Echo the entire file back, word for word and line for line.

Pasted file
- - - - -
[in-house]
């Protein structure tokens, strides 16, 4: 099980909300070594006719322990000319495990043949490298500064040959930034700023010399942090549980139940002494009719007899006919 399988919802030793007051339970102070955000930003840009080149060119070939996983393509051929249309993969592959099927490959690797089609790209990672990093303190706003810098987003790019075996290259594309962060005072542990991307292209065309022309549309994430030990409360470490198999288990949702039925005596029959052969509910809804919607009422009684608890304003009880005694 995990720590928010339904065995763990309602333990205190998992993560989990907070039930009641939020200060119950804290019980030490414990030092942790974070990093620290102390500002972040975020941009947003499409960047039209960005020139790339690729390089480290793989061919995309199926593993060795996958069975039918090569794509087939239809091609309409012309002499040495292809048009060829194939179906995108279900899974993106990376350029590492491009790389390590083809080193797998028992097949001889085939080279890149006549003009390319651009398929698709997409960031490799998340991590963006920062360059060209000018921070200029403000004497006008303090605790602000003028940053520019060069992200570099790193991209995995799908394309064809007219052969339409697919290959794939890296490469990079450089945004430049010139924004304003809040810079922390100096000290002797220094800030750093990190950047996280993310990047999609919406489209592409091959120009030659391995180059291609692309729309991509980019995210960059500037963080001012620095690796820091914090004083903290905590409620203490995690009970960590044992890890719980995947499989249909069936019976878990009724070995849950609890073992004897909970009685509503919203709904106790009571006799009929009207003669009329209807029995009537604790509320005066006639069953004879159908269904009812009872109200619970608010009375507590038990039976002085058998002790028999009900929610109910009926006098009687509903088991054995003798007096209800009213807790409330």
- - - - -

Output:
[in-house]
């Protein structure tokens, strides 16, 4: 099980909300070594006719322990000319495990043949490298500064040959930034700023010399942090549980139940002494009719007899006919 399988919802030793007051339970102070955000930003840009080149060119070939996983393509051929249309993969592959099927490959690797089609790209990672990093303190706003810098987003790019075996290259594309962060005072542990991307292209065309022309549309994430030990409360470490198999288990949702039925005596029959052969509910809804919607009422009684608890304003009880005694 995990720590928010339904065995763990309602333990205190998992993560989990907070039930009641939020200060119950804290019980030490414990030092942790974070990093620290102390500002972040975020941009947003499409960047039209960005020139790339690729390089480290793989061919995309199926593993060795996958069975039918090569794509087939239809091609309409012309002499040495292809048009060829194939179906995108279900899974993106990376350029590492491009790389390590083809080193797998028992097949001889085939080279890149006549003009390319651009398929698709997409960031490799998340991590963006920062360059060209000018921070200029403000004497006008303090605790602000003028940053520019060069992200570099790193991209995995799908394309064809007219052969339409697919290959794939890296490469990079450089945004430049010139924004304003809040810079922390100096000290002797220094800030750093990190950047996280993310990047999609919406489209592409091959120009030659391995180059291609692309729309991509980019995210960059500037963080001012620095690796820091914090004083903290905590409620203490995690009970960590044992890890719980995947499989249909069936019976878990009724070995849950609890073992004897909970009685509503919203709904106790009571006799009929009207003669009329209807029995009537604790509320005066006639069953004879159908269904009812009872109200619970608010009375507590038990039976002085058998002790028999009900929610109910009926006098009687509903088991054995003798007096209800009213807790409330």